Recommendations by the coalition are set out in a new paper called ‘Realising the potential: Developing a blueprint for a self care strategy for England’. The paper can be downloaded at www.selfcarestrategy.org.
The coalition notes that the COVID-19 pandemic prompted a shift in attitudes as people followed government advice to use self-care wherever possible. “This offers a unique opportunity to embed self-care fully into the NHS, freeing up resources such as general practitioner appointments and A&E slots for those who need them most,” it adds.
“If the system allows people to return to pre-pandemic behaviours,” warns the coalition, “this opportunity will be lost and the avoidable demand of treating self-treatable conditions will continue to be felt in primary and urgent care settings throughout the NHS.”
Self-care is not ‘no care’
Commenting on the initiative, Neil Lister, president of the PAGB, said: “Self-care is not ‘no care’. It is an important but often overlooked part of the primary care pathway.”
Prior to the COVID-19 pandemic, there were 18 million general practitioner appointments and 3.7 million visits to A&E for self-treatable conditions, recalled Lister, adding these could have been managed at home with support and advice from a pharmacist.
“Over the past 18 months, the COVID-19 ‘stay at home’ message has shown people that they can self-care for minor ailments,” he added. “We need to enable them to continue to do so now the restrictions have eased.”
Michelle Riddalls, the PAGB’s chief executive, said: “A national self-care strategy, as envisaged in this blueprint drawn up by a broad range of healthcare and pharmacy organisations, would bring significant benefits for individuals as well as for the NHS as a whole.”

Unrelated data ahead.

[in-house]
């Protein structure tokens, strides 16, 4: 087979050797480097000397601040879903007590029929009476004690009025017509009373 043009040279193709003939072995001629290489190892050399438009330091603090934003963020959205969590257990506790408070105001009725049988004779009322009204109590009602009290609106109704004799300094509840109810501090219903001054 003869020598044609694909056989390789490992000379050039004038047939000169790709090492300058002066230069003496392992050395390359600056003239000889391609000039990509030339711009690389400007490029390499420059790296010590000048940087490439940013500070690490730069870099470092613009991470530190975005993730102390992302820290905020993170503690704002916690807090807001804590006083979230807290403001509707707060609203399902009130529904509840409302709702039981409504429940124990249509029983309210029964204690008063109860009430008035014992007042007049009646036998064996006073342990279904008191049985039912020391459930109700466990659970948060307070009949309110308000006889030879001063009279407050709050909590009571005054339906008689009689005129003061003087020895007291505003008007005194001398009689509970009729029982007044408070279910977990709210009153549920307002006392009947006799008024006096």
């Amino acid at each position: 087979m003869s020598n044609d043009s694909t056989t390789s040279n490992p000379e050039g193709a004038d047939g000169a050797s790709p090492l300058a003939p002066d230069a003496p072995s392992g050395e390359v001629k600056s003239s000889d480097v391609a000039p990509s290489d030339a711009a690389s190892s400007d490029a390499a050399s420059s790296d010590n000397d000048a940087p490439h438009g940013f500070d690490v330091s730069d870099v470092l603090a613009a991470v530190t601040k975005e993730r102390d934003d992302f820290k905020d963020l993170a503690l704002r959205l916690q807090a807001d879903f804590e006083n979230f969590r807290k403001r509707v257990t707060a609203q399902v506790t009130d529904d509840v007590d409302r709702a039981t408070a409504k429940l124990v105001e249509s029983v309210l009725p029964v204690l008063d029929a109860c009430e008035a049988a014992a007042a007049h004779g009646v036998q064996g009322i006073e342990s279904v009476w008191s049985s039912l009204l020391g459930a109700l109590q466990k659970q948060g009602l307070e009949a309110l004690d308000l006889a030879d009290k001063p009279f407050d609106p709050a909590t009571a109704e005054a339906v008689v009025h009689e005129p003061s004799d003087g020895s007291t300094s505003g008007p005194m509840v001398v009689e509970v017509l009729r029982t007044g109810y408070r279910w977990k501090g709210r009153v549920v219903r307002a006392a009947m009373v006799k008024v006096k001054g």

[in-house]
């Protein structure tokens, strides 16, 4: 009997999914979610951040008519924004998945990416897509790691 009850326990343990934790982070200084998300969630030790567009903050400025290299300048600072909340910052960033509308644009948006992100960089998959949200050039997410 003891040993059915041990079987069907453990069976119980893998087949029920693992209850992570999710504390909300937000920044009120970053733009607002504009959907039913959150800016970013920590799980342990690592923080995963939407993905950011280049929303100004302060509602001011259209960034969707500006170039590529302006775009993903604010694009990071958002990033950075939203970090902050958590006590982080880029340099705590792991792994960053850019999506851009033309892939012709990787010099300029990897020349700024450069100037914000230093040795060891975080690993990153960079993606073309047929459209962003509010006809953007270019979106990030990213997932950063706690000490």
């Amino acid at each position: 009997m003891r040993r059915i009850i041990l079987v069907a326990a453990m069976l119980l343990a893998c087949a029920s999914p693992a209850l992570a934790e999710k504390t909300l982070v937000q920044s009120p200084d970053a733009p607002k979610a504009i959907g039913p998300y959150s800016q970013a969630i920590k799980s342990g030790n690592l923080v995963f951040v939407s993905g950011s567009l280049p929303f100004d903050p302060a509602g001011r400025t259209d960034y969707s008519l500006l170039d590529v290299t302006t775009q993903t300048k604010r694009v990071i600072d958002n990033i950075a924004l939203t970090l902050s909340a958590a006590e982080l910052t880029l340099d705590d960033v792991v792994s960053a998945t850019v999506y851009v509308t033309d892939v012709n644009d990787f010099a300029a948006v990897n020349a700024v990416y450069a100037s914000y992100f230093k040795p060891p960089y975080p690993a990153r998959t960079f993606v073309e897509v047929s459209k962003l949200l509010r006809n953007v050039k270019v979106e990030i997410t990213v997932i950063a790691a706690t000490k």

Riddalls said the PAGB looked forward to working further with stakeholders and the government towards this goal.
General practitioner Sarah Jarvis commented that self-care was a “valuable life skill which makes a real and positive difference to the way people are able to navigate common minor health problems”.
“There is a clear desire among the public to practise self-care in order to help themselves and relieve pressure on the NHS,” added Jarvis, “but they need to feel able and supported to self care when that’s the best option for them.”
“We need to empower individuals to recognise and manage self-treatable symptoms quickly and effectively, with advice from a pharmacist where necessary but without the need for a general practitioner consultation,” she continued. “Embedding the role of the pharmacist as a key and integral part of the primary healthcare team can empower patients and make the best use of the invaluable skills of our community pharmacy colleagues.”
The coalition includes a number of pharmacy bodies such as the Association of Independent Multiple Pharmacies (AIM), the Company Chemists’ Association (CCA), the National Pharmacy Association (NPA) and the Royal Pharmaceutical Society.